Create and Contribute a Pack

Think you’d like to create a StackStorm pack? Great! Here’s how to do it, and contribute it to the community.

Packs have a defined structure. You must follow this structure when creating your own pack. It is also helpful to know while debugging issues with packs.

Anatomy of a Pack

The canonical pack filesystem layout looks like this:

# contents of a pack folder
actions/                 #
rules/                   #
sensors/                 #
aliases/                 #
policies/                #
tests/                   #
etc/                     # any additional things (e.g code generators, scripts...)
config.schema.yaml       # configuration schema
packname.yaml.example    # example of config, used in CI
pack.yaml                # pack definition file
requirements.txt         # requirements for Python packs
requirements-tests.txt   # requirements for python tests
icon.png                 # 64x64 .png icon

At the topmost level are the main folders actions, rules, sensors, aliases and policies, as well as some shared files:

  • pack.yaml - Metadata file that describes and identifies the folder as a pack.

  • config.schema.yaml - Schema that defines configuration elements used by a pack.

  • requirements.txt - File containing a list of Python dependencies. Each pack has its own Python virtualenv. If you need any specific Python libraries, specify them here, and they will be automatically installed at pack install time.


    You should write all dependent libraries of your pack in this requirements.txt to prevent a runtime error because of unexpected dependencies problem.

    When an action of python-script in your pack is going to load a module which is not in the pack’s virtualenv, that will try to load it from the StackStorm’s library path that has these libraries impliedly. If these libraries are used from your pack’s dependent libraries without concern for the dependencies, a runtime error might be happen when these are incompatible with your pack’s libraries.

    The libraries which are specified in the requirements.txt are prioritized to be loaded over StackStorm’s ones. Therefore it’s better to write every libraries, with specifying version, that are called directly or indirectly in your pack’s requirements.txt.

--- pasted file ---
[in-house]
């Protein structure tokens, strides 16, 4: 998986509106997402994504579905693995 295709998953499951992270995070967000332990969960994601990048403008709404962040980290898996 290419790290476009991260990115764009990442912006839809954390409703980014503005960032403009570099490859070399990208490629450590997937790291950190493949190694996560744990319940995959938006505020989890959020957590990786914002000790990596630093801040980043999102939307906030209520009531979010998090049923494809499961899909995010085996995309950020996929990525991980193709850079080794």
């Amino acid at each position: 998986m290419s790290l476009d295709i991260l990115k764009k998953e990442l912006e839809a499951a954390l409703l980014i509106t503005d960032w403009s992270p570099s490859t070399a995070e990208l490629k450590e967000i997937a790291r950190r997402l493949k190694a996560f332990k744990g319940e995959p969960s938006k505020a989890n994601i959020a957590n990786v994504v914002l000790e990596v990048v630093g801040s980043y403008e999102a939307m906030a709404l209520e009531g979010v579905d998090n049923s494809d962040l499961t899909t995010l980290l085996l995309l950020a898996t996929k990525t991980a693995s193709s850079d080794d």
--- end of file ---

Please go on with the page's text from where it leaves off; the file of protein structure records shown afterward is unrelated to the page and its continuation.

Site-specific pack configuration files are stored at /opt/stackstorm/configs/. See configuration schema for more information.


# contents of actions/

The actions folder contains action script files and action metadata files. See Actions and Workflows for specifics on writing actions. Since metadata files and workflow definitions can both be written as YAML, it’s good practice to put the workflow definitions in a separate directory. Note that the lib sub-folder is often used for storing common Python code used by pack actions.


# contents of rules/

The rules folder contains rules. See Rules for specifics on writing rules.


# contents of sensors/

The sensors folder contains sensors. See Sensors for specifics on writing sensors and registering TriggerTypes.


# contents of aliases/

The aliases folder contains Action Aliases. See Action Aliases for specifics on writing Action Aliases.


# contents of policies/

The policies folder contains Policies. See Policies for specifics on writing Policies.

Creating Your First Pack

In the example below, we will create a simple pack named hello_st2. The full example is also available at st2/contrib/hello_st2.

  1. Create the pack folder structure and related files. Let’s keep the metadata files such as pack.yaml, config.schema.yaml, and requirements.txt empty for now:

# Use the name of the pack for the folder name.
mkdir hello_st2
cd hello_st2
mkdir actions
mkdir rules
mkdir sensors
mkdir aliases
mkdir policies
touch pack.yaml
touch requirements.txt